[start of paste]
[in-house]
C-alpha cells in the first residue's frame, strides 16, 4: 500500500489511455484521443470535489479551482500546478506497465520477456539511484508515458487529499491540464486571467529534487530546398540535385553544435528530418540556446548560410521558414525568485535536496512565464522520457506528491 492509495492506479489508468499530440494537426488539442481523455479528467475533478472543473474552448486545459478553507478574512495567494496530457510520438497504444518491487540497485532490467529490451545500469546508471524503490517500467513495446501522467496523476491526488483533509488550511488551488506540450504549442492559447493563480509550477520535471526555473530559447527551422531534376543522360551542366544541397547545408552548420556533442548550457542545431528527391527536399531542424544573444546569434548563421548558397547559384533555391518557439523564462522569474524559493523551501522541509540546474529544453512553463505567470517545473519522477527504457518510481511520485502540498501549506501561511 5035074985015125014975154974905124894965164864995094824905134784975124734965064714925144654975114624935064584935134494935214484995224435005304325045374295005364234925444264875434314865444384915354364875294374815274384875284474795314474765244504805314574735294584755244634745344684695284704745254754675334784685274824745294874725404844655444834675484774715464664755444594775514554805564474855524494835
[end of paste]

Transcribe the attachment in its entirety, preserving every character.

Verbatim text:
[in-house]
C-alpha cells in the first residue's frame, strides 16, 4: 500500500489511455484521443470535489479551482500546478506497465520477456539511484508515458487529499491540464486571467529534487530546398540535385553544435528530418540556446548560410521558414525568485535536496512565464522520457506528491 492509495492506479489508468499530440494537426488539442481523455479528467475533478472543473474552448486545459478553507478574512495567494496530457510520438497504444518491487540497485532490467529490451545500469546508471524503490517500467513495446501522467496523476491526488483533509488550511488551488506540450504549442492559447493563480509550477520535471526555473530559447527551422531534376543522360551542366544541397547545408552548420556533442548550457542545431528527391527536399531542424544573444546569434548563421548558397547559384533555391518557439523564462522569474524559493523551501522541509540546474529544453512553463505567470517545473519522477527504457518510481511520485502540498501549506501561511 5035074985015125014975154974905124894965164864995094824905134784975124734965064714925144654975114624935064584935134494935214484995224435005304325045374295005364234925444264875434314865444384915354364875294374815274384875284474795314474765244504805314574735294584755244634745344684695284704745254754675334784685274824745294874725404844655444834675484774715464664755444594775514554805564474855524494835